BRASILIA, Sept. 2 (Xinhua) -- Brazil said Monday it considered claims the U.S. spied on President Dilma Rousseff to be "very serious," and, if proved, were "an inadmissible and unacceptable violation of sovereignty."
Justice Minister Jose Eduardo Cardozo and Foreign Minister Luiz Alberto Figueiredo told a press conference after an emergency meeting with Rousseff they expected a formal written response from the U.S. government.
According to the two ministers, the Brazilian government had demanded a prompt official explanation from U.S. authorities because previous explanations were insufficient and unsatisfactory. The ministers said they had met U.S. ambassador Thomas Shannon and set Friday as a deadline.
Figueiredo said Brazil's next steps would depend on the answers the U.S. provided. Cardozo said U.S. spying on a Brazilian head of state went against ties between two nations bound by a strategic alliance.
The ministers said Brazil was determined to take the matter to various international forums.
"We will be talking with our partners, both developed nations and emerging ones, such as those in BRICS, because we believe this involves all of us, affects all of us," Figueiredo said.
Asked whether Rousseff would go ahead with her scheduled trip to Washington next month, Figueiredo declined to reply. But local press reported the trip could be postponed or even cancelled.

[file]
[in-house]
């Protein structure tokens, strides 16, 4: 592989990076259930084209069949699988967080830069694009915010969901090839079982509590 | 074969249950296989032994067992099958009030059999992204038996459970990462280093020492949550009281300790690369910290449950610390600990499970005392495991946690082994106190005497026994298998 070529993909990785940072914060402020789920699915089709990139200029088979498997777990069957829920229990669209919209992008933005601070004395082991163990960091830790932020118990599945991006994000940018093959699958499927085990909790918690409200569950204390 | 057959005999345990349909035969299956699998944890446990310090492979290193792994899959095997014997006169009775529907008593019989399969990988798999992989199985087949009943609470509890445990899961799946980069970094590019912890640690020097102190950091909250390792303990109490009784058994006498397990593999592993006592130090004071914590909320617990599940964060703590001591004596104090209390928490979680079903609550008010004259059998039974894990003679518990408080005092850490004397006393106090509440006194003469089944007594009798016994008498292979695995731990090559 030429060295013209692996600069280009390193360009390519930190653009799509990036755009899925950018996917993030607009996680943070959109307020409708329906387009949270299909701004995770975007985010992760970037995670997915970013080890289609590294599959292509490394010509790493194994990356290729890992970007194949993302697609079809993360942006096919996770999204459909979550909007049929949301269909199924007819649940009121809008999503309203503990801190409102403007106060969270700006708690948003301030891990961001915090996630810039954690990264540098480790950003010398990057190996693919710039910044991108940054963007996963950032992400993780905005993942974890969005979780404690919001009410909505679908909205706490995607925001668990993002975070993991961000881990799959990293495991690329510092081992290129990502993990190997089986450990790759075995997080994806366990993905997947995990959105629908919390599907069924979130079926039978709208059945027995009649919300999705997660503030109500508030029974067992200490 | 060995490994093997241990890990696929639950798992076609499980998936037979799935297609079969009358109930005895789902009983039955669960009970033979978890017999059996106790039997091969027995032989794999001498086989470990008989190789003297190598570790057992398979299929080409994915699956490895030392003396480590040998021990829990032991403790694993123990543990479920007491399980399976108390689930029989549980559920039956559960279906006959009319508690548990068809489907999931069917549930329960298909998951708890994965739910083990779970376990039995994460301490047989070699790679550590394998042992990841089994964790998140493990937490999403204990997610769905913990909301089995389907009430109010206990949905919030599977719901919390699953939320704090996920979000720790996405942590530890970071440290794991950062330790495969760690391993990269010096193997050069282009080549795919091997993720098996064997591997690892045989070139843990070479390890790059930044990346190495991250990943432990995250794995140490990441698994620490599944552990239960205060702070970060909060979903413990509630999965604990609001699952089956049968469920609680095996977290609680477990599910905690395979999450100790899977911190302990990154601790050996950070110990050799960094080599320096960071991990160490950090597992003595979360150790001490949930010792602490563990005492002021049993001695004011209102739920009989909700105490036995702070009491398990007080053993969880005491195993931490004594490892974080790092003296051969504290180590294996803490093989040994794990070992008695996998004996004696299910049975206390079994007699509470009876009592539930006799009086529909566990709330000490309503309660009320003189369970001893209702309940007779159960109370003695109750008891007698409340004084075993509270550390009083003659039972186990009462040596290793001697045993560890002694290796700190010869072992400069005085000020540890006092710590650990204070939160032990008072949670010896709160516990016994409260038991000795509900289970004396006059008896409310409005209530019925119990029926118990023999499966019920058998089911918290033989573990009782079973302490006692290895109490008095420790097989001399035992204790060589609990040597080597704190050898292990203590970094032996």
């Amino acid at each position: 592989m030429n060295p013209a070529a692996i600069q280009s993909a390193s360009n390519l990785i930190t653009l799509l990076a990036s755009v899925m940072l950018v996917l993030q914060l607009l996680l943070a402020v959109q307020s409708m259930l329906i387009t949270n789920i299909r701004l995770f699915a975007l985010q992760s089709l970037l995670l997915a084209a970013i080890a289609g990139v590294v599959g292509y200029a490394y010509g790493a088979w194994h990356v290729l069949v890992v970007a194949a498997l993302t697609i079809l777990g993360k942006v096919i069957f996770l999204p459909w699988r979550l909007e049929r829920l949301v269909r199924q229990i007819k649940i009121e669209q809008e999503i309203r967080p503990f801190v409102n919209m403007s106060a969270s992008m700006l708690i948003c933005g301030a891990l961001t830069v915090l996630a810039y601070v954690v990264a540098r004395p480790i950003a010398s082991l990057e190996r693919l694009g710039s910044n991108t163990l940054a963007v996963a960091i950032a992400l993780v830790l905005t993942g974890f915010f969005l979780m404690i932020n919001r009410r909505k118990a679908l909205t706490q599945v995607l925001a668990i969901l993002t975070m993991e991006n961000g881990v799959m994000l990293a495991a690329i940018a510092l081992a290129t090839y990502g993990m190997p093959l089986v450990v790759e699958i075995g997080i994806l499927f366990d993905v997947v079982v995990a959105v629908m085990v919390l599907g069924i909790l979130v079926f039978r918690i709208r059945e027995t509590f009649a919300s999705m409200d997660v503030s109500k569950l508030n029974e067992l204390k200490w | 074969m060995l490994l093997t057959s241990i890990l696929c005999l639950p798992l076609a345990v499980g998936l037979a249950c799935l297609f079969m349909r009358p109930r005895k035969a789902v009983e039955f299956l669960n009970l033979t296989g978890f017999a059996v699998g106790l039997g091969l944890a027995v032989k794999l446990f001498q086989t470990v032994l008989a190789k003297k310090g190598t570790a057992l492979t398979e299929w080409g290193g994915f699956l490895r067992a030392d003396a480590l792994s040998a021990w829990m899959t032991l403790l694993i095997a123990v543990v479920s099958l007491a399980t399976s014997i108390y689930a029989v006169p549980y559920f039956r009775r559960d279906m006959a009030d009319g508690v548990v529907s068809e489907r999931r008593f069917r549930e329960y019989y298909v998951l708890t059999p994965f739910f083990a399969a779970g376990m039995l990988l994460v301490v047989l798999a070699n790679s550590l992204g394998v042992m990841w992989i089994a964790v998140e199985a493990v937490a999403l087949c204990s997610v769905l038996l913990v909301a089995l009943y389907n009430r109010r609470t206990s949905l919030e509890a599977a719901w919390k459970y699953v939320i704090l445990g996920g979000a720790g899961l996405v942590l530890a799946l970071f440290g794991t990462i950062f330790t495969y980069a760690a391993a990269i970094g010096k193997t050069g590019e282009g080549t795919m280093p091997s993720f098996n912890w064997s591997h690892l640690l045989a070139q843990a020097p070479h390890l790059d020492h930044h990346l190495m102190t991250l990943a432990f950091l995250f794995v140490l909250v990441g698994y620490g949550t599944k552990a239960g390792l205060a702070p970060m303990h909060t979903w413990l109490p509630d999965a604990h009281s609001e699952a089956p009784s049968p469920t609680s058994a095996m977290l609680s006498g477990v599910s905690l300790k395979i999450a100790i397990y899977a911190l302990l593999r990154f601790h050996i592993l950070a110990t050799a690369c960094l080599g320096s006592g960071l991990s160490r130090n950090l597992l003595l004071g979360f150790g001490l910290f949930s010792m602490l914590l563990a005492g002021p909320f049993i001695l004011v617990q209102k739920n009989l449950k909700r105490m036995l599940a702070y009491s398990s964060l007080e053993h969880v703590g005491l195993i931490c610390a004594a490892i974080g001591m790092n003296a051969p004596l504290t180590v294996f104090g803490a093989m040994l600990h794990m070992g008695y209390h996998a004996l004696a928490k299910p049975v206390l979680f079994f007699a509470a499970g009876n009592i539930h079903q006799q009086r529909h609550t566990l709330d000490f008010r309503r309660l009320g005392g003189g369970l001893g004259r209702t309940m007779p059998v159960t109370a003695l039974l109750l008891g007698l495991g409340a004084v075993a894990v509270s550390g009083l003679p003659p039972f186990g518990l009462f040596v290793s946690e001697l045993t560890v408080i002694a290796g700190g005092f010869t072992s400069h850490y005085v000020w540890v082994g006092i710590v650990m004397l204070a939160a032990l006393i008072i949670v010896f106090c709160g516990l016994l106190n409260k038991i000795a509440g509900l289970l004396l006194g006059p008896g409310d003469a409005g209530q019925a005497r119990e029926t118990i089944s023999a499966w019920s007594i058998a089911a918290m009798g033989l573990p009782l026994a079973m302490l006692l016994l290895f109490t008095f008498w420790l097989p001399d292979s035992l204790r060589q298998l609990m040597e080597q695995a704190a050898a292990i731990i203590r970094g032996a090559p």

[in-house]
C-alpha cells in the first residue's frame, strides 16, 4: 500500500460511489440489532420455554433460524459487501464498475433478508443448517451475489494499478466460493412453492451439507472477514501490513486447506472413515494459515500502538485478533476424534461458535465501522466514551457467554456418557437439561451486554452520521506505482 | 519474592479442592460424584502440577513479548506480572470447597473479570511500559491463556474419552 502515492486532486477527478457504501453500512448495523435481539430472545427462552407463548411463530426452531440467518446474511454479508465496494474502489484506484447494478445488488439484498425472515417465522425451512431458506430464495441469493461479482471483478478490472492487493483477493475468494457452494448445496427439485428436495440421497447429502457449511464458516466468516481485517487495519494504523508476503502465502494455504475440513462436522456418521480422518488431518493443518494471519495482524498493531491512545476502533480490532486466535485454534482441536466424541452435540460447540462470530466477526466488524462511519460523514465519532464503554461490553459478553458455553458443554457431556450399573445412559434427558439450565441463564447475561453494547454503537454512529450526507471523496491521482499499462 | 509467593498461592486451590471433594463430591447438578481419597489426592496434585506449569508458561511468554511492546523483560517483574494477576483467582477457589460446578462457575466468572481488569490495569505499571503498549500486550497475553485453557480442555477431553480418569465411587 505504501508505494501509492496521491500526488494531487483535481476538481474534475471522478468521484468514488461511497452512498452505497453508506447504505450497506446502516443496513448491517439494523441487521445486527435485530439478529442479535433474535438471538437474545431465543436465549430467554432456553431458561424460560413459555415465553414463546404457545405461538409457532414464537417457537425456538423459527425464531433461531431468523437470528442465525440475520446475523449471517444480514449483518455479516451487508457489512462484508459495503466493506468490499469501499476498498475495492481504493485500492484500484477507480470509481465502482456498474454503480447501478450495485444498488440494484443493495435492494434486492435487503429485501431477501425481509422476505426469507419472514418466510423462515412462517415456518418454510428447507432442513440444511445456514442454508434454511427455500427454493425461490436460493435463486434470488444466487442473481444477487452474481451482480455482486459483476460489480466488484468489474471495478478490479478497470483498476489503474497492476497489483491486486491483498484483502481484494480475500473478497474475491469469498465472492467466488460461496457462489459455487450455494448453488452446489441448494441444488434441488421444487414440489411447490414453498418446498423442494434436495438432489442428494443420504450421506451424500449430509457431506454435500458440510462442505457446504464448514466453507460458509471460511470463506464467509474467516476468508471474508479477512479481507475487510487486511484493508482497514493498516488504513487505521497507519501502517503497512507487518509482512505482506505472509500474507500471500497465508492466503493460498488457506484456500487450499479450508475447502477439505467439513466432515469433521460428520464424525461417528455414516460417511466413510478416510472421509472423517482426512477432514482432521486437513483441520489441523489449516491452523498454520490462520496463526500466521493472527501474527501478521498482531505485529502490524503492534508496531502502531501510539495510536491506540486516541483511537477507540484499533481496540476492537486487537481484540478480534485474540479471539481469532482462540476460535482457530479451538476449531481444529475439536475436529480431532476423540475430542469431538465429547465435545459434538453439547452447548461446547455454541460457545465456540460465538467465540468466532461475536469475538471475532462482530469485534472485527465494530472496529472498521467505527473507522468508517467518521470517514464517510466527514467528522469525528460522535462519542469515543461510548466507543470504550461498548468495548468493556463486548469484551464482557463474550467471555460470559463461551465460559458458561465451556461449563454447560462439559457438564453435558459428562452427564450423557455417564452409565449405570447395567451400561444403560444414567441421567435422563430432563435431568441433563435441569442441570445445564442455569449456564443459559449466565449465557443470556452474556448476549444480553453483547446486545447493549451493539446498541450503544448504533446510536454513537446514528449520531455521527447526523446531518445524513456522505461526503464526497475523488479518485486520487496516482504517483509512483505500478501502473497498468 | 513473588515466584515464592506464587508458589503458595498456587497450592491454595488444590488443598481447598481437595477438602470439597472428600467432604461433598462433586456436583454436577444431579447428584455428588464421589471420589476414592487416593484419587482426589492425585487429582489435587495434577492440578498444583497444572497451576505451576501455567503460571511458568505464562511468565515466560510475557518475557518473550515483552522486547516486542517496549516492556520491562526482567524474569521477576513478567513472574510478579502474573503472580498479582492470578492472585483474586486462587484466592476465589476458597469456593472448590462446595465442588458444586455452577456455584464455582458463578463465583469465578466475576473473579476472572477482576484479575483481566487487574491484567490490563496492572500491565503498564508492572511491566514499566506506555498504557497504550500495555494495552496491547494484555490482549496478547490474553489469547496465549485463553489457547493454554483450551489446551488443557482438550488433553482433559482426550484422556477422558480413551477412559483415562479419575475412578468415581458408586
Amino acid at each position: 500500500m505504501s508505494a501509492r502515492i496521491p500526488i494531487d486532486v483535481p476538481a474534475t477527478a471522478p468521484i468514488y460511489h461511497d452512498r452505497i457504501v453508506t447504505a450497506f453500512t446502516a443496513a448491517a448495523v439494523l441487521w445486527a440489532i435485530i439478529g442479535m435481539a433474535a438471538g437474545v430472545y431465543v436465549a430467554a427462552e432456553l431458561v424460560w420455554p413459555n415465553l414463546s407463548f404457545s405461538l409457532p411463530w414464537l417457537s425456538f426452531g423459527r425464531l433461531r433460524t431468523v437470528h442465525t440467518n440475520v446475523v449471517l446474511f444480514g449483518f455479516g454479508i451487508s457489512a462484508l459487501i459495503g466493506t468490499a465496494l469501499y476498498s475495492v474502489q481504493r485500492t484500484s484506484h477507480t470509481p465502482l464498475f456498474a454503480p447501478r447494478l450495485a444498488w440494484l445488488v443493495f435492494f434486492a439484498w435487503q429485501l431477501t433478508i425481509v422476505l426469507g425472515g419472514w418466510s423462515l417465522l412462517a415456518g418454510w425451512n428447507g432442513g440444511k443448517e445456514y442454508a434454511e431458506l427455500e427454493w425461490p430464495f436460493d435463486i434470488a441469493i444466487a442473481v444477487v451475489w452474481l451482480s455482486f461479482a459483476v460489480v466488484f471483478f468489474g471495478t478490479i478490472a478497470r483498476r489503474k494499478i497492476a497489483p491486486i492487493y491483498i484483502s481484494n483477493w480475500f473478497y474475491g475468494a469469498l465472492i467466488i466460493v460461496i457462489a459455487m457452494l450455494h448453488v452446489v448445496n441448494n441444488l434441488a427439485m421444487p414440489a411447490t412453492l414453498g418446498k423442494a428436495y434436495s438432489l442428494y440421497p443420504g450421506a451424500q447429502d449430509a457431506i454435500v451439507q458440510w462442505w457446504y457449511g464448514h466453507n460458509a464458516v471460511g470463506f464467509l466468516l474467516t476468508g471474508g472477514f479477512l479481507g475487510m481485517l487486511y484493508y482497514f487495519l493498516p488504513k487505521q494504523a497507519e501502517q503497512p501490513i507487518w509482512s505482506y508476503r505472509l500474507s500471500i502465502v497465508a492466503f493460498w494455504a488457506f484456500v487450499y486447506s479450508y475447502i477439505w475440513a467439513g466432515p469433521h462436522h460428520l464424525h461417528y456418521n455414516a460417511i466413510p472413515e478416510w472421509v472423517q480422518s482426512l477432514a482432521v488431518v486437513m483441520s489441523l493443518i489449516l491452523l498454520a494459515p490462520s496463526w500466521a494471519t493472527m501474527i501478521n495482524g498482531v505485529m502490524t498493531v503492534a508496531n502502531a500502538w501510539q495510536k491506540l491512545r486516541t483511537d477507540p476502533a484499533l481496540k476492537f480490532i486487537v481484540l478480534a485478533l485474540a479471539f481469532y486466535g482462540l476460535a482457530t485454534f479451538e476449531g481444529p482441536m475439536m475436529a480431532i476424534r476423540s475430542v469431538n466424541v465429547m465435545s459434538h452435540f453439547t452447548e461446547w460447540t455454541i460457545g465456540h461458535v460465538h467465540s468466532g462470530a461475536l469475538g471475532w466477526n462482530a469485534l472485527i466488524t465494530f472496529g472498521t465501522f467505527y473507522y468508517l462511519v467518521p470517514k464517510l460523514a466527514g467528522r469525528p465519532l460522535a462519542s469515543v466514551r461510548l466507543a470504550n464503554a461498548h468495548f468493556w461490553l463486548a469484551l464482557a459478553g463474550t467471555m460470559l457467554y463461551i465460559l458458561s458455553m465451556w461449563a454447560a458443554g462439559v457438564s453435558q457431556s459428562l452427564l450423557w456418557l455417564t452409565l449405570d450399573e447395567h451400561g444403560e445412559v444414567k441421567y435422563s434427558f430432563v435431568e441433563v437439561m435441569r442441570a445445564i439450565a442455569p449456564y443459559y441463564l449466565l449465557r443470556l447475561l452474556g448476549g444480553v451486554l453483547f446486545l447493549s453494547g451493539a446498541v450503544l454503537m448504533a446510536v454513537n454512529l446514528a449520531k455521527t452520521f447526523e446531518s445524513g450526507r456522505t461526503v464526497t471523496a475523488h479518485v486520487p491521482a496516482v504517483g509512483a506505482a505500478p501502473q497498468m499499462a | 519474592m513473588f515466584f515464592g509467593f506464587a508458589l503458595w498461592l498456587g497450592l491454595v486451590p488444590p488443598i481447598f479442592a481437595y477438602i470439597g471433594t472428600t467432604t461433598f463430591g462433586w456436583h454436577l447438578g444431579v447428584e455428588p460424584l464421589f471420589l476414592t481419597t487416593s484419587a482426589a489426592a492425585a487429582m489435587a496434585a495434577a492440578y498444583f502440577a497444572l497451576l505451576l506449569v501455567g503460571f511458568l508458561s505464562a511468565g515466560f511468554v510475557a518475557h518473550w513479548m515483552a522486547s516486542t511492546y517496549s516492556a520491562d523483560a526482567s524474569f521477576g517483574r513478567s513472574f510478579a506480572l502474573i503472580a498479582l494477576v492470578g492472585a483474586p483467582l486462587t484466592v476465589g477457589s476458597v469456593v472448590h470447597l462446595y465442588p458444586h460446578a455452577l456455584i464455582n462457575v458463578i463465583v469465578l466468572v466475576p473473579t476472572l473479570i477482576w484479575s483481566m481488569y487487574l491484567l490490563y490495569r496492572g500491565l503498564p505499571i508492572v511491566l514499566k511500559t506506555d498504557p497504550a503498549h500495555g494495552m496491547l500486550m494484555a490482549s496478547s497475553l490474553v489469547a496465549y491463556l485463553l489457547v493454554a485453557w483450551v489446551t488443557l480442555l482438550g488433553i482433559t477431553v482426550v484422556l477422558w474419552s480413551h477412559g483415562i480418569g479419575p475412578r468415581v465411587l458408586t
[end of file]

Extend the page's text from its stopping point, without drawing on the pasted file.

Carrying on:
Figueiredo said Brazil would promote a debate on establishing international regulations that prevent spying on private and government communications.
"We want an agreement to regulate Internet use, not to curtail rights, but to protect rights. We want there to be real freedom, so companies, citizens and governments won't be a target of these types of violations," Figueiredo said.
Rousseff has made no formal statements so far, but called the emergency meeting early Monday with several ministers to discuss the scandal.
The moves come after a Brazilian TV program claimed last Sunday U.S. spying activities previously revealed by former U.S. intelligence contractor Edward Snowden had reached as high as the Brazilian presidency. The report was based on documents Snowden had given Guardian reporter Glenn Greenwald, who lives in Rio and contributed to the Globo report. The program said the U.S. National Security Agency intercepted the Brazilian president's phone calls and emails to aides.
In July, after news of U.S. spying on Brazilian government agencies, companies and individuals first surfaced, Globo claimed Brazil was the NSA's largest target.
Both the frequency and content of communications were reportedly monitored, angering officials, who have condemned what they consider to be grave violations of Brazil's sovereignty and basic human rights.
Last week, Cardozo traveled to Washington, where he discussed the earlier spying revelations with U.S. Vice President Joe Biden.
According to Sunday's Globo report, Mexican President Enrique Pena Nieto was also a target, with his emails being read before his election. The report also indicated Pena Nieto's voicemails were intercepted, including discussions on potential cabinet members ahead of his 2012 victory.
The Mexican Foreign Ministry said it had asked for an "exhaustive investigation" into the snooping and an official explanation from the U.S. government, adding, if the claims were true, the U.S. would have contravened international rights.